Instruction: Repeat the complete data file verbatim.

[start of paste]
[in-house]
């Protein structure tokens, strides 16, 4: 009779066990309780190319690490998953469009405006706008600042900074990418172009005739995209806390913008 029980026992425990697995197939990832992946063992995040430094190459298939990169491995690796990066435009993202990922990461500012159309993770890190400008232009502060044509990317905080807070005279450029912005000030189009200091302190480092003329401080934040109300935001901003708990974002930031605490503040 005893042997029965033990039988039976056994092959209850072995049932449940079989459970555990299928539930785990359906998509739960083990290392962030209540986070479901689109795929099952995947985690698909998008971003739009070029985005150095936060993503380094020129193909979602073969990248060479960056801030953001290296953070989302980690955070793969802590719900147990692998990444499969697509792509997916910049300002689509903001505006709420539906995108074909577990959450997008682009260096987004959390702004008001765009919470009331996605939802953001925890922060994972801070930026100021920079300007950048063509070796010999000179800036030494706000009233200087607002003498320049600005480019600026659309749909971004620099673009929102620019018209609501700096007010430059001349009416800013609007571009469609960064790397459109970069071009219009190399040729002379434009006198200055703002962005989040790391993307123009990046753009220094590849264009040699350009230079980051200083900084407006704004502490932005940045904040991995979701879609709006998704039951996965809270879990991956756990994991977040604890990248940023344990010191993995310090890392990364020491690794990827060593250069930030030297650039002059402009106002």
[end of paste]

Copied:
[in-house]
């Protein structure tokens, strides 16, 4: 009779066990309780190319690490998953469009405006706008600042900074990418172009005739995209806390913008 029980026992425990697995197939990832992946063992995040430094190459298939990169491995690796990066435009993202990922990461500012159309993770890190400008232009502060044509990317905080807070005279450029912005000030189009200091302190480092003329401080934040109300935001901003708990974002930031605490503040 005893042997029965033990039988039976056994092959209850072995049932449940079989459970555990299928539930785990359906998509739960083990290392962030209540986070479901689109795929099952995947985690698909998008971003739009070029985005150095936060993503380094020129193909979602073969990248060479960056801030953001290296953070989302980690955070793969802590719900147990692998990444499969697509792509997916910049300002689509903001505006709420539906995108074909577990959450997008682009260096987004959390702004008001765009919470009331996605939802953001925890922060994972801070930026100021920079300007950048063509070796010999000179800036030494706000009233200087607002003498320049600005480019600026659309749909971004620099673009929102620019018209609501700096007010430059001349009416800013609007571009469609960064790397459109970069071009219009190399040729002379434009006198200055703002962005989040790391993307123009990046753009220094590849264009040699350009230079980051200083900084407006704004502490932005940045904040991995979701879609709006998704039951996965809270879990991956756990994991977040604890990248940023344990010191993995310090890392990364020491690794990827060593250069930030030297650039002059402009106002």